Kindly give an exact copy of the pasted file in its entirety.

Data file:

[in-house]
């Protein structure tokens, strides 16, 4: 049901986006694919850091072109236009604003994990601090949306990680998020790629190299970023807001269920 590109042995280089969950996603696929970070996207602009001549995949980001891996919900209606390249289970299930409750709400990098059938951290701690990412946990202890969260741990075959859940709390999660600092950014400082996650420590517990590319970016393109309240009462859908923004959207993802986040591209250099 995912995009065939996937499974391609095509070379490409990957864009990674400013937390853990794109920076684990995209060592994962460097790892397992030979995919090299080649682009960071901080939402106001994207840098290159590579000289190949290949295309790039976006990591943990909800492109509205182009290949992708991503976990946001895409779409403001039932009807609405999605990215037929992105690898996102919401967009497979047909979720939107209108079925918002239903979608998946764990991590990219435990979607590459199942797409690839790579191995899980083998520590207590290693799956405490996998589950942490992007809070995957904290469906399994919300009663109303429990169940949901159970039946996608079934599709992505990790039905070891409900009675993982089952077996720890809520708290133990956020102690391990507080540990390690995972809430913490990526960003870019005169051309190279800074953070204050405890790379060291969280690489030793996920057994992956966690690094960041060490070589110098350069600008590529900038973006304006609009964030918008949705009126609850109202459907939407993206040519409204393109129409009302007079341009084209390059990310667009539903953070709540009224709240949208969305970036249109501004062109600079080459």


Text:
[in-house]
């Protein structure tokens, strides 16, 4: 049901986006694919850091072109236009604003994990601090949306990680998020790629190299970023807001269920 590109042995280089969950996603696929970070996207602009001549995949980001891996919900209606390249289970299930409750709400990098059938951290701690990412946990202890969260741990075959859940709390999660600092950014400082996650420590517990590319970016393109309240009462859908923004959207993802986040591209250099 995912995009065939996937499974391609095509070379490409990957864009990674400013937390853990794109920076684990995209060592994962460097790892397992030979995919090299080649682009960071901080939402106001994207840098290159590579000289190949290949295309790039976006990591943990909800492109509205182009290949992708991503976990946001895409779409403001039932009807609405999605990215037929992105690898996102919401967009497979047909979720939107209108079925918002239903979608998946764990991590990219435990979607590459199942797409690839790579191995899980083998520590207590290693799956405490996998589950942490992007809070995957904290469906399994919300009663109303429990169940949901159970039946996608079934599709992505990790039905070891409900009675993982089952077996720890809520708290133990956020102690391990507080540990390690995972809430913490990526960003870019005169051309190279800074953070204050405890790379060291969280690489030793996920057994992956966690690094960041060490070589110098350069600008590529900038973006304006609009964030918008949705009126609850109202459907939407993206040519409204393109129409009302007079341009084209390059990310667009539903953070709540009224709240949208969305970036249109501004062109600079080459």